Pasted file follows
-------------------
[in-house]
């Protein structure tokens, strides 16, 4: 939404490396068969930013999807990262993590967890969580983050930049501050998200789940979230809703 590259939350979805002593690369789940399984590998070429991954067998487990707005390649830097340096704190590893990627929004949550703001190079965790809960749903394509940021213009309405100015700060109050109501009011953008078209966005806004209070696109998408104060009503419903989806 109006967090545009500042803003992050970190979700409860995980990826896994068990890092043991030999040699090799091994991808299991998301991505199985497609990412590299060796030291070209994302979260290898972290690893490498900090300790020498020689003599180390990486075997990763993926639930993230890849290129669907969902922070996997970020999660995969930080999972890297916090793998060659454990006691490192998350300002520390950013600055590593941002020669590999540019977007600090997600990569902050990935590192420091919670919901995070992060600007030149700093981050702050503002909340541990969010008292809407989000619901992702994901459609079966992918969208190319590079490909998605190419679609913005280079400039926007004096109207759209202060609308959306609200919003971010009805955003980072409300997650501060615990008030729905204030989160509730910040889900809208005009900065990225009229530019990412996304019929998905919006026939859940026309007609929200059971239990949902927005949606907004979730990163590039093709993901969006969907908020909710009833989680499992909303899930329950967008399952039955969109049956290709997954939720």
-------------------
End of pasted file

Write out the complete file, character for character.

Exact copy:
[in-house]
């Protein structure tokens, strides 16, 4: 939404490396068969930013999807990262993590967890969580983050930049501050998200789940979230809703 590259939350979805002593690369789940399984590998070429991954067998487990707005390649830097340096704190590893990627929004949550703001190079965790809960749903394509940021213009309405100015700060109050109501009011953008078209966005806004209070696109998408104060009503419903989806 109006967090545009500042803003992050970190979700409860995980990826896994068990890092043991030999040699090799091994991808299991998301991505199985497609990412590299060796030291070209994302979260290898972290690893490498900090300790020498020689003599180390990486075997990763993926639930993230890849290129669907969902922070996997970020999660995969930080999972890297916090793998060659454990006691490192998350300002520390950013600055590593941002020669590999540019977007600090997600990569902050990935590192420091919670919901995070992060600007030149700093981050702050503002909340541990969010008292809407989000619901992702994901459609079966992918969208190319590079490909998605190419679609913005280079400039926007004096109207759209202060609308959306609200919003971010009805955003980072409300997650501060615990008030729905204030989160509730910040889900809208005009900065990225009229530019990412996304019929998905919006026939859940026309007609929200059971239990949902927005949606907004979730990163590039093709993901969006969907908020909710009833989680499992909303899930329950967008399952039955969109049956290709997954939720």